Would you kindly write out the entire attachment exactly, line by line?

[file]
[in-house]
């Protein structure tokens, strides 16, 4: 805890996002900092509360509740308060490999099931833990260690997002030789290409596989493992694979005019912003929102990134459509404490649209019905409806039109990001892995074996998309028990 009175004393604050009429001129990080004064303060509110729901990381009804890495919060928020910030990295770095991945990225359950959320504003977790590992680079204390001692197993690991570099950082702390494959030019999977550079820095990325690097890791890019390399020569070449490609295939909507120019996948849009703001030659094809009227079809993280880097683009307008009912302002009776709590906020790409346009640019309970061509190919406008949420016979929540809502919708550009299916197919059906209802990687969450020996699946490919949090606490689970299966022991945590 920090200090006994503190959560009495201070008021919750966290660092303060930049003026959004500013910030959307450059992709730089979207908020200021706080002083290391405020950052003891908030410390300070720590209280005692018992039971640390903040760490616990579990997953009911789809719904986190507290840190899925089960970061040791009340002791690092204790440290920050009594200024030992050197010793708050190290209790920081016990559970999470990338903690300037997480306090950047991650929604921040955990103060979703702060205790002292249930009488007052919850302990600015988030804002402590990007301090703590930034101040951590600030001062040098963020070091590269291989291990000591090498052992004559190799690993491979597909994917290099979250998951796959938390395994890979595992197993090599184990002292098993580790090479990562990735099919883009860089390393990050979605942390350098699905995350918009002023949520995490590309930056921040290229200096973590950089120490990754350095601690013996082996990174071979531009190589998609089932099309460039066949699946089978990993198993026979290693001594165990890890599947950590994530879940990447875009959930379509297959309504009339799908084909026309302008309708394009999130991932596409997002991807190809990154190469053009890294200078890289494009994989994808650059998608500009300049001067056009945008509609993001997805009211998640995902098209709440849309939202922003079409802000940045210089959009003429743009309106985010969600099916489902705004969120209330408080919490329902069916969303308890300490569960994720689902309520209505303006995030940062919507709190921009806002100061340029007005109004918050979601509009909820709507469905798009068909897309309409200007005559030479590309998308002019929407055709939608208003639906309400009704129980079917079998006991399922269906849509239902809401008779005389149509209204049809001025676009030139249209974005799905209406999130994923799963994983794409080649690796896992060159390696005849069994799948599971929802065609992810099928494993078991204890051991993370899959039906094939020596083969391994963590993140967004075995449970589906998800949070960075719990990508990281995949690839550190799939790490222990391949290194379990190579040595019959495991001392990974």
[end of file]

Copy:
[in-house]
């Protein structure tokens, strides 16, 4: 805890996002900092509360509740308060490999099931833990260690997002030789290409596989493992694979005019912003929102990134459509404490649209019905409806039109990001892995074996998309028990 009175004393604050009429001129990080004064303060509110729901990381009804890495919060928020910030990295770095991945990225359950959320504003977790590992680079204390001692197993690991570099950082702390494959030019999977550079820095990325690097890791890019390399020569070449490609295939909507120019996948849009703001030659094809009227079809993280880097683009307008009912302002009776709590906020790409346009640019309970061509190919406008949420016979929540809502919708550009299916197919059906209802990687969450020996699946490919949090606490689970299966022991945590 920090200090006994503190959560009495201070008021919750966290660092303060930049003026959004500013910030959307450059992709730089979207908020200021706080002083290391405020950052003891908030410390300070720590209280005692018992039971640390903040760490616990579990997953009911789809719904986190507290840190899925089960970061040791009340002791690092204790440290920050009594200024030992050197010793708050190290209790920081016990559970999470990338903690300037997480306090950047991650929604921040955990103060979703702060205790002292249930009488007052919850302990600015988030804002402590990007301090703590930034101040951590600030001062040098963020070091590269291989291990000591090498052992004559190799690993491979597909994917290099979250998951796959938390395994890979595992197993090599184990002292098993580790090479990562990735099919883009860089390393990050979605942390350098699905995350918009002023949520995490590309930056921040290229200096973590950089120490990754350095601690013996082996990174071979531009190589998609089932099309460039066949699946089978990993198993026979290693001594165990890890599947950590994530879940990447875009959930379509297959309504009339799908084909026309302008309708394009999130991932596409997002991807190809990154190469053009890294200078890289494009994989994808650059998608500009300049001067056009945008509609993001997805009211998640995902098209709440849309939202922003079409802000940045210089959009003429743009309106985010969600099916489902705004969120209330408080919490329902069916969303308890300490569960994720689902309520209505303006995030940062919507709190921009806002100061340029007005109004918050979601509009909820709507469905798009068909897309309409200007005559030479590309998308002019929407055709939608208003639906309400009704129980079917079998006991399922269906849509239902809401008779005389149509209204049809001025676009030139249209974005799905209406999130994923799963994983794409080649690796896992060159390696005849069994799948599971929802065609992810099928494993078991204890051991993370899959039906094939020596083969391994963590993140967004075995449970589906998800949070960075719990990508990281995949690839550190799939790490222990391949290194379990190579040595019959495991001392990974």